Binge Drinking: Students in Coed Dorms Drink More

Here’s something else for parents of college students to worry about:  students living in coed college dorms end up abusing alcohol more.

Students living in a coed college dorm are more likely to drink alcohol and they are roughly 2 1/2 times more likely to drink excessively. In a study conducted by the Journal of American College Health, 41.5% of students in coed dorms admitted they participated in weekly binge drinking. In comparison only 17.6% of students living in single-sex dorms said they spent time each week binge drinking.

I wonder if it ever occurred to campus housing administrators that putting young men and women together in dorms would trigger binge drinking, but it doesn’t take someone with a PhD to figure out how easily it can happen.

For the minority of students who would prefer to live in single-sex dorms, there is a dwindling supply. The number of coed dorms has skyrocketed during the past 30 years. Today, more than 90% of dormitories are coed.

And here’s more dreary news for parents:  Students in coed dorms were more likely to have had a sexual partner during the past year. And these students were more likely to think it’s okay “for two people to get together for sex and not necessarily expect anything further.”

The researchers discovered that the students who live in single-sex dorms were almost always there because of their college placement system. So you can’t assume that kids living in single-sex dorms are prudish Carrie Nations.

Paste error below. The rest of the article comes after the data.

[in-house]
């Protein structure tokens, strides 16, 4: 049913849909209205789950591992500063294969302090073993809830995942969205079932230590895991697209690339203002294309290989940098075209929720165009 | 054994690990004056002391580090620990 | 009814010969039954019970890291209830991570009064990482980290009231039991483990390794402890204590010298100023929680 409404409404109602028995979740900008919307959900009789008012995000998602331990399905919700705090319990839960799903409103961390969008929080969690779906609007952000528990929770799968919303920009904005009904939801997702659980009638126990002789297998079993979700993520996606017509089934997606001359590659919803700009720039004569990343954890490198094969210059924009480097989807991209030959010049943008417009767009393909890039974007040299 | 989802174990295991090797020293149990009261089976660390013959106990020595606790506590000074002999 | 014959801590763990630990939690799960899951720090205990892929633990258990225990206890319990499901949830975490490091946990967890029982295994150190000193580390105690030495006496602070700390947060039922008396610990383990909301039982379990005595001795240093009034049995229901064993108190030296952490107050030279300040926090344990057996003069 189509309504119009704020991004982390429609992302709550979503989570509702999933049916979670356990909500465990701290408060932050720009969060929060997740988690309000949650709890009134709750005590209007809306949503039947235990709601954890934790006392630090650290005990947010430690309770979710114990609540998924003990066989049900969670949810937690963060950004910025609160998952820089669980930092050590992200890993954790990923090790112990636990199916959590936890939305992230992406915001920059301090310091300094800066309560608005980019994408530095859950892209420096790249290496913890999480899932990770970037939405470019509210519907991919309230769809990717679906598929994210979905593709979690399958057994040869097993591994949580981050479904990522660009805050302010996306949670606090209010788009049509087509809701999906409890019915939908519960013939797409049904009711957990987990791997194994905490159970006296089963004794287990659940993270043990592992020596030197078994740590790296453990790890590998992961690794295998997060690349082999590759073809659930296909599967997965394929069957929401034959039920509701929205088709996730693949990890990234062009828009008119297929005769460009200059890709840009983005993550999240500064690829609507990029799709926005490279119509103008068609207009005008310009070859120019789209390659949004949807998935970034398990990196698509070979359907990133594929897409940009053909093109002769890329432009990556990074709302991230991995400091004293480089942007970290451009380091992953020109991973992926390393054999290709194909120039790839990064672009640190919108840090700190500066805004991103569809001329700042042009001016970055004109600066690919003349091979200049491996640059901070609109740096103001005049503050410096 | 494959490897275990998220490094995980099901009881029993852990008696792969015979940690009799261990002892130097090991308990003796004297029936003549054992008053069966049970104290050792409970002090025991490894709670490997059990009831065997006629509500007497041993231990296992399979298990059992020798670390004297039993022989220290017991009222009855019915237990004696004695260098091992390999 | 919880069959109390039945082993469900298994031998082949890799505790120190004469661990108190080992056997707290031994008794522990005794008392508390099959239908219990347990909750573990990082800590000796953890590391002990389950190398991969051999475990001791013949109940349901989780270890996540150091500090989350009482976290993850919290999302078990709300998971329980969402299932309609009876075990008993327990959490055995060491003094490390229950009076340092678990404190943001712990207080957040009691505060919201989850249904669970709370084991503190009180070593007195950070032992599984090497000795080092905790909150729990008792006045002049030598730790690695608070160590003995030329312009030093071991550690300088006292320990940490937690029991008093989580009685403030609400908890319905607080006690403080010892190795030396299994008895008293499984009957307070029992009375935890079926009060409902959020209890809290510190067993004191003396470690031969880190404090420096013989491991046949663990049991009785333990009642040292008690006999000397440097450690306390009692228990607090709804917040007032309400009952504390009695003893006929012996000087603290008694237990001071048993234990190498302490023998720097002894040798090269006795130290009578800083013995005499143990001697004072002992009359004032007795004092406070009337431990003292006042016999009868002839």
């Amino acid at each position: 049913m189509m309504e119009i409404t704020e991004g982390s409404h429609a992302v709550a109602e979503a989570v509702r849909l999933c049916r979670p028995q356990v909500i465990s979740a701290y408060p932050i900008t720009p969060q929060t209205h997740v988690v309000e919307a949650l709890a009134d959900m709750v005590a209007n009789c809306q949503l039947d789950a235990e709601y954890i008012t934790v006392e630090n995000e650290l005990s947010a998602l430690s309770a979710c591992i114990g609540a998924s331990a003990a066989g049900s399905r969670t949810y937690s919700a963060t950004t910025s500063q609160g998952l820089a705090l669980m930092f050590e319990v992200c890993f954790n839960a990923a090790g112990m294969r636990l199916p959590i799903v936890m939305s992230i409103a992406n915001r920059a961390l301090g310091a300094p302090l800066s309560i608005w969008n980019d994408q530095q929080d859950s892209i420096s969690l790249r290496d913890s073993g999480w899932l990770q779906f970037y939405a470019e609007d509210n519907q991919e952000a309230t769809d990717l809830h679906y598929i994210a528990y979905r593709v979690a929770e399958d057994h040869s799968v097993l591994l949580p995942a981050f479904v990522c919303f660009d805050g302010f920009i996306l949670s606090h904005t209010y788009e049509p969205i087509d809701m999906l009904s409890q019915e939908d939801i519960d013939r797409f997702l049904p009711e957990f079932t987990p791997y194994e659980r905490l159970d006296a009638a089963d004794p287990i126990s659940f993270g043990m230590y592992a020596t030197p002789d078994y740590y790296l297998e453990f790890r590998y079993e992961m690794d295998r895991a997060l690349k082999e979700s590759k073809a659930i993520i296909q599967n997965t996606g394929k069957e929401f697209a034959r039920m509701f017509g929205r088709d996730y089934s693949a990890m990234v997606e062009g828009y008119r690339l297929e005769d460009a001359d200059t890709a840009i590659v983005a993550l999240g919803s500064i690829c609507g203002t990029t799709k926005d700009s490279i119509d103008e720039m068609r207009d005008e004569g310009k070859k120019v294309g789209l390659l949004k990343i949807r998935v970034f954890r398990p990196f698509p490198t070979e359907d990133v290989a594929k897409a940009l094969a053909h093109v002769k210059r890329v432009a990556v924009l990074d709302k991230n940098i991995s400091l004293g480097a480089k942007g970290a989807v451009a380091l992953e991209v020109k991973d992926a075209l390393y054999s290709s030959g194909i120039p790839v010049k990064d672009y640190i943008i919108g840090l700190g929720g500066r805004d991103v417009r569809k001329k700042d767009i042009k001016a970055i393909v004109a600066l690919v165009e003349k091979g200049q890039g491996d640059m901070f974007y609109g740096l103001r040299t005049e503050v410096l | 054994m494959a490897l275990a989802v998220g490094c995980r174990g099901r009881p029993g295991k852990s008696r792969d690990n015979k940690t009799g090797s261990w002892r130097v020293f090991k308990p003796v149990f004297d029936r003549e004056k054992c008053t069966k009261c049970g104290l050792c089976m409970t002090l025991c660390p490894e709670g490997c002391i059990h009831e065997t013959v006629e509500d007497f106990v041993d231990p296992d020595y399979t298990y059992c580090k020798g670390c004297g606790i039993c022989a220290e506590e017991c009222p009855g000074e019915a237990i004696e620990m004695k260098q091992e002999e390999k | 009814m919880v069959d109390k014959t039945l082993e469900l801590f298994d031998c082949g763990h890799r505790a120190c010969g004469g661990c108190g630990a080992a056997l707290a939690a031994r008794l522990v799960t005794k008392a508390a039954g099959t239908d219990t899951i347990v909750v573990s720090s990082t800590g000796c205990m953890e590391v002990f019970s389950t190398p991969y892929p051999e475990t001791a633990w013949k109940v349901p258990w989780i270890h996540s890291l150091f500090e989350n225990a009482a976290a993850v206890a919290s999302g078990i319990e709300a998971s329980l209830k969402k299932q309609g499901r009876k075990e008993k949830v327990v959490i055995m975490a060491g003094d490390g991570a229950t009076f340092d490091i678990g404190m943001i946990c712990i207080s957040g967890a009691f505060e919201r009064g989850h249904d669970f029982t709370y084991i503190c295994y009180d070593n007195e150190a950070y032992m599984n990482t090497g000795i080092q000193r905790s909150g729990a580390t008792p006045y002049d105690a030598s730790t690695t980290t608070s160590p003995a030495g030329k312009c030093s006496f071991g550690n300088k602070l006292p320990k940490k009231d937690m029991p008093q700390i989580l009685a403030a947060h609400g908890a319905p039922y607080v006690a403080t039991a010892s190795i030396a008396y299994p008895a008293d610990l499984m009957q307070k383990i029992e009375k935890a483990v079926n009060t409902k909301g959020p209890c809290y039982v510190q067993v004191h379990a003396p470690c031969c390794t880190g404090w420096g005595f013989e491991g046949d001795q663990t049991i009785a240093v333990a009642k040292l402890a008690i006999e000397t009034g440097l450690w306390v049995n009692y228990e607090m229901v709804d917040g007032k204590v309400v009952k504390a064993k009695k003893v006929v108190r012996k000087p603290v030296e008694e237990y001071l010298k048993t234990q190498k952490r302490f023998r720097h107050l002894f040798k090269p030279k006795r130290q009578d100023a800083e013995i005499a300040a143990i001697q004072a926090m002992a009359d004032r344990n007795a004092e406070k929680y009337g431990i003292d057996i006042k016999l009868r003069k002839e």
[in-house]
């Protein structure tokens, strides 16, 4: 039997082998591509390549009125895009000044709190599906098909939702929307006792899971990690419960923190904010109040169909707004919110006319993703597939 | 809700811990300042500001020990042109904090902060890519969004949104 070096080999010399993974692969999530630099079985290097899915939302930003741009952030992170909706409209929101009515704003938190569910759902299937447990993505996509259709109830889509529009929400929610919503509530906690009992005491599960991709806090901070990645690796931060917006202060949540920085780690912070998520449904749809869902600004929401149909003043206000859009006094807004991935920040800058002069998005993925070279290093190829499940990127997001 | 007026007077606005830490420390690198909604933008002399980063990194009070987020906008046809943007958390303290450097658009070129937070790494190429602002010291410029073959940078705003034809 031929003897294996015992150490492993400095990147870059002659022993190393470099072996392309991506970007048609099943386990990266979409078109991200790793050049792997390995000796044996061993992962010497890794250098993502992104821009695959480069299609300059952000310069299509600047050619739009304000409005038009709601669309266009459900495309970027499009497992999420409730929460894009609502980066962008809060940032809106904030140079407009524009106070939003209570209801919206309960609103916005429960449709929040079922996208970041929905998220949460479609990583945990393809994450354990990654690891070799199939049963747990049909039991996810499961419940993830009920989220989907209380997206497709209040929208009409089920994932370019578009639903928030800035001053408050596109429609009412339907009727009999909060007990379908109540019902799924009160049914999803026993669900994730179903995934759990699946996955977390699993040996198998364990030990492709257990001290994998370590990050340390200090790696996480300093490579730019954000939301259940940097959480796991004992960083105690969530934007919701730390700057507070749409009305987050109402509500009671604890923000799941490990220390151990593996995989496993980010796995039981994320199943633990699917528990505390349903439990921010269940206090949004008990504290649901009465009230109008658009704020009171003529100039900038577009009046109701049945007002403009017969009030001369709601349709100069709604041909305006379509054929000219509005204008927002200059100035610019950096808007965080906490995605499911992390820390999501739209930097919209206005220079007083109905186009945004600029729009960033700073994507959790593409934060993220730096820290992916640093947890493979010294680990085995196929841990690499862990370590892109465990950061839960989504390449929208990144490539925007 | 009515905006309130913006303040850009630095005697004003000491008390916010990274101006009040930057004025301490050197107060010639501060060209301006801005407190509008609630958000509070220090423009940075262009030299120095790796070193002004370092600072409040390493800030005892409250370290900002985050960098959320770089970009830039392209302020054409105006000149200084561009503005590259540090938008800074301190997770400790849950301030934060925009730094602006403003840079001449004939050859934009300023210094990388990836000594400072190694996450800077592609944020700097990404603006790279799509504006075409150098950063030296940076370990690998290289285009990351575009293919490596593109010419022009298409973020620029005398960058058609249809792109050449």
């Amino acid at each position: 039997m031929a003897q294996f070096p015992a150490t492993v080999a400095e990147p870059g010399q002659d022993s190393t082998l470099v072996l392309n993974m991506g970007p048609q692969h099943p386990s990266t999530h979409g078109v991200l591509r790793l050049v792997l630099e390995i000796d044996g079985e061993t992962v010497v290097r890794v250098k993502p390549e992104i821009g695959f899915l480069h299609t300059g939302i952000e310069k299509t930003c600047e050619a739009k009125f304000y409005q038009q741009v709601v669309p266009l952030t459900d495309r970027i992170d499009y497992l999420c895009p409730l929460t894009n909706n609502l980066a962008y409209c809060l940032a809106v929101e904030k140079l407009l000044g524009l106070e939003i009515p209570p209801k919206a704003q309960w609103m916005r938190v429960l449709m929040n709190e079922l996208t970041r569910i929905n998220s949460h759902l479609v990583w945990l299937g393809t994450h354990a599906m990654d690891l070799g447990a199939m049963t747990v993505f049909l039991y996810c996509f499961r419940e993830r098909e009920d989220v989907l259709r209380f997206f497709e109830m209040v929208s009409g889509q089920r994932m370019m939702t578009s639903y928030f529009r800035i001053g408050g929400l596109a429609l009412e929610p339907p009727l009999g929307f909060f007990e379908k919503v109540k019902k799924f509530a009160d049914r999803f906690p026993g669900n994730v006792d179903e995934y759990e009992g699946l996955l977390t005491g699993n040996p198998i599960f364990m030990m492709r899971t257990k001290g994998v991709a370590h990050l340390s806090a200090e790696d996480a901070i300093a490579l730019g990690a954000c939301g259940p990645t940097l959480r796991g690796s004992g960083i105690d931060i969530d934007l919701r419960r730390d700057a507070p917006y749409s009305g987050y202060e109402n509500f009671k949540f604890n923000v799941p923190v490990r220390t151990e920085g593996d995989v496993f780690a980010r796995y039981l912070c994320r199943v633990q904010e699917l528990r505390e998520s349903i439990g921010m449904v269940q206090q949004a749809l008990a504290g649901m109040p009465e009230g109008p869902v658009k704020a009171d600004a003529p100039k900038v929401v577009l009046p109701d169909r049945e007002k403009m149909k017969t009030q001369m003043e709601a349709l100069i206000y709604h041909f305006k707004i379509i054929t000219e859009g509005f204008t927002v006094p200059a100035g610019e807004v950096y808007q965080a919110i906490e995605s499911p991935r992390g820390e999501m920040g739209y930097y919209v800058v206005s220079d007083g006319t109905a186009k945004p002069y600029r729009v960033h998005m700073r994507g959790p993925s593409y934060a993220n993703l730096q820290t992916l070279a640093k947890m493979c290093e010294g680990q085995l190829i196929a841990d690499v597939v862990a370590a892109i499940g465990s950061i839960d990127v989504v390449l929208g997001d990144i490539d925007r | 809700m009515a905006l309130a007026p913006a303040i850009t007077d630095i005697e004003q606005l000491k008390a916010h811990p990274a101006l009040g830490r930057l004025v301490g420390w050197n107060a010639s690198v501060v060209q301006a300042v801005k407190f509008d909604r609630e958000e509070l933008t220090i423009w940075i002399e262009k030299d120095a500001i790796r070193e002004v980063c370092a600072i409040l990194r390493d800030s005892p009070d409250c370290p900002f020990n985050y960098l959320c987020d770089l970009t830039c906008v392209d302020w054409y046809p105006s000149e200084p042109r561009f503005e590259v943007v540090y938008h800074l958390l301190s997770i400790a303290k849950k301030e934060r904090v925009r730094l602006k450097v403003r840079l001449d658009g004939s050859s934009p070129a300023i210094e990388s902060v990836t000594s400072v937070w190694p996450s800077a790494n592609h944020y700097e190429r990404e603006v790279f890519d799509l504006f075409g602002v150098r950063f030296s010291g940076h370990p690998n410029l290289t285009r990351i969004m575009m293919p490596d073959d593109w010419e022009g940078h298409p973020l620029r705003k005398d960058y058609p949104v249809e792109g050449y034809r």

Rather, the researchers concluded that there is “something unique about living in a coed dorm that was associated with risk-taking.”

Lynn O’Shaughnessy is the author of The College Solution and she writes a college blog for

Further Reading:

America’s Best College Dorms

College Students: Drop That Twinkie

Cut College Costs: Be a Resident Assistant

Top Party Schools of 2009

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  1. If you want to delve into the research, you can start with a government web site,

    You can then go further and look at the research by Dr. Weschler of the Harvard School of Public Health and other researchers. Their most recent study of 18 heavy drinking colleges is published in the Journal of Alcohol Studies, September 2009 issue. They found, among other things, that factors that affect student drinking include (1) a large Greek presence; (2) schools where athletics are prominent; (3) schools in the northeast. Schools where students drink the least include two year schools; religious schools; commuter schools; and historically black colleges and universities. Schols where students drink the most are schools where there are a lot of males; whites; members of fraternities and sororities; and whites.

    1. Thanks John. I have to run off to the dentist, but I briefly looked at the site and will return for a longer look soon. I think this is definitely worth writing about!

      Lynn O’Shaughnessy

  2. This study is bogus. They surveyed 500 students at five colleges (three public universities, a liberal arts college, and a religious university) to make a generalized statement about 3000 plus colleges in the United States. There is also a question as to whether single sex housing was elected by the student; enforced by the college; or random to one extent or another. For parents, better indicators of drinking activity on campus are things like (1) percent in a fraternity; (2) wealth of student body; (3) northeast location; (4) rural location; and (4) “whiteness” of student body.